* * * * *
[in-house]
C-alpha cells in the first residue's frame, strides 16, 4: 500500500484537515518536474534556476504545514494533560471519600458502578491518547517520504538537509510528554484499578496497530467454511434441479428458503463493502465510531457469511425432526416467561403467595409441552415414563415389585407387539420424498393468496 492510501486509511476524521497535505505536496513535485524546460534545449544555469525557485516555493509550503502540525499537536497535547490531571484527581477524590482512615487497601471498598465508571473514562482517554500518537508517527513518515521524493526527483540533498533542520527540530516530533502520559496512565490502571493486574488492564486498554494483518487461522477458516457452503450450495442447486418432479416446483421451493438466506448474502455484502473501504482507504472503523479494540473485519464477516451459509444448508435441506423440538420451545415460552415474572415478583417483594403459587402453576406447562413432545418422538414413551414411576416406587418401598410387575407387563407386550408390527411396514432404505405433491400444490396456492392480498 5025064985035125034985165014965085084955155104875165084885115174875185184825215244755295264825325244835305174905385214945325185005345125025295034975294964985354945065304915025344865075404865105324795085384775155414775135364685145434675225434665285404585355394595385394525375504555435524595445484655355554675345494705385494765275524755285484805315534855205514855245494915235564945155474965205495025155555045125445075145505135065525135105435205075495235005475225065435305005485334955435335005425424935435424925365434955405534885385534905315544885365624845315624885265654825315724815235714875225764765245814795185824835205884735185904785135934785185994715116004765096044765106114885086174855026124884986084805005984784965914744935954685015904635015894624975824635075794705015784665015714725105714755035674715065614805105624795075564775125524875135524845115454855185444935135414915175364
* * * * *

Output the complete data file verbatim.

[in-house]
C-alpha cells in the first residue's frame, strides 16, 4: 500500500484537515518536474534556476504545514494533560471519600458502578491518547517520504538537509510528554484499578496497530467454511434441479428458503463493502465510531457469511425432526416467561403467595409441552415414563415389585407387539420424498393468496 492510501486509511476524521497535505505536496513535485524546460534545449544555469525557485516555493509550503502540525499537536497535547490531571484527581477524590482512615487497601471498598465508571473514562482517554500518537508517527513518515521524493526527483540533498533542520527540530516530533502520559496512565490502571493486574488492564486498554494483518487461522477458516457452503450450495442447486418432479416446483421451493438466506448474502455484502473501504482507504472503523479494540473485519464477516451459509444448508435441506423440538420451545415460552415474572415478583417483594403459587402453576406447562413432545418422538414413551414411576416406587418401598410387575407387563407386550408390527411396514432404505405433491400444490396456492392480498 5025064985035125034985165014965085084955155104875165084885115174875185184825215244755295264825325244835305174905385214945325185005345125025295034975294964985354945065304915025344865075404865105324795085384775155414775135364685145434675225434665285404585355394595385394525375504555435524595445484655355554675345494705385494765275524755285484805315534855205514855245494915235564945155474965205495025155555045125445075145505135065525135105435205075495235005475225065435305005485334955435335005425424935435424925365434955405534885385534905315544885365624845315624885265654825315724815235714875225764765245814795185824835205884735185904785135934785185994715116004765096044765106114885086174855026124884986084805005984784965914744935954685015904635015894624975824635075794705015784665015714725105714755035674715065614805105624795075564775125524875135524845115454855185444935135414915175364